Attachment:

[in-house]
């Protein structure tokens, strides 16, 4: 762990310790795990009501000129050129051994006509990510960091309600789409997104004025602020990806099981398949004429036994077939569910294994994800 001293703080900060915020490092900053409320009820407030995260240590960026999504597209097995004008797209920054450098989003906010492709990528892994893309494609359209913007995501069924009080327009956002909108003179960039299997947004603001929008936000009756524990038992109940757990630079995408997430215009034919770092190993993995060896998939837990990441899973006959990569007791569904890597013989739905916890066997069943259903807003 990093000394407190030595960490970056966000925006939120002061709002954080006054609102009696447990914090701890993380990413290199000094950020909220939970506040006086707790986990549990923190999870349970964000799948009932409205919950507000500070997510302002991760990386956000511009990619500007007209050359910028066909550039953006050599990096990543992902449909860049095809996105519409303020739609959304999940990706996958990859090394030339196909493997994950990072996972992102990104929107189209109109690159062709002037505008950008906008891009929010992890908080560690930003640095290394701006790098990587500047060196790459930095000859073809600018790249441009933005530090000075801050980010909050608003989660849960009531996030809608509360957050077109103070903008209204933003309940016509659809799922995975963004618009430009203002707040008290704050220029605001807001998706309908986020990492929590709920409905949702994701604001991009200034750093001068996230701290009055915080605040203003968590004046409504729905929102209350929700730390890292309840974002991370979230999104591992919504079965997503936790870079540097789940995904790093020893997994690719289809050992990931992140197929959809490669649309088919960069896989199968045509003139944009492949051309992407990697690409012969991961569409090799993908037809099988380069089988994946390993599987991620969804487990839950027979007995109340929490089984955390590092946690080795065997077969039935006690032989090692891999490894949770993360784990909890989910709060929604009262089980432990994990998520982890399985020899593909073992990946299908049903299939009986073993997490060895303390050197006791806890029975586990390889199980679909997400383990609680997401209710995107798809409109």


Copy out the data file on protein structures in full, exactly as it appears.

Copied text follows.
[in-house]
């Protein structure tokens, strides 16, 4: 762990310790795990009501000129050129051994006509990510960091309600789409997104004025602020990806099981398949004429036994077939569910294994994800 001293703080900060915020490092900053409320009820407030995260240590960026999504597209097995004008797209920054450098989003906010492709990528892994893309494609359209913007995501069924009080327009956002909108003179960039299997947004603001929008936000009756524990038992109940757990630079995408997430215009034919770092190993993995060896998939837990990441899973006959990569007791569904890597013989739905916890066997069943259903807003 990093000394407190030595960490970056966000925006939120002061709002954080006054609102009696447990914090701890993380990413290199000094950020909220939970506040006086707790986990549990923190999870349970964000799948009932409205919950507000500070997510302002991760990386956000511009990619500007007209050359910028066909550039953006050599990096990543992902449909860049095809996105519409303020739609959304999940990706996958990859090394030339196909493997994950990072996972992102990104929107189209109109690159062709002037505008950008906008891009929010992890908080560690930003640095290394701006790098990587500047060196790459930095000859073809600018790249441009933005530090000075801050980010909050608003989660849960009531996030809608509360957050077109103070903008209204933003309940016509659809799922995975963004618009430009203002707040008290704050220029605001807001998706309908986020990492929590709920409905949702994701604001991009200034750093001068996230701290009055915080605040203003968590004046409504729905929102209350929700730390890292309840974002991370979230999104591992919504079965997503936790870079540097789940995904790093020893997994690719289809050992990931992140197929959809490669649309088919960069896989199968045509003139944009492949051309992407990697690409012969991961569409090799993908037809099988380069089988994946390993599987991620969804487990839950027979007995109340929490089984955390590092946690080795065997077969039935006690032989090692891999490894949770993360784990909890989910709060929604009262089980432990994990998520982890399985020899593909073992990946299908049903299939009986073993997490060895303390050197006791806890029975586990390889199980679909997400383990609680997401209710995107798809409109």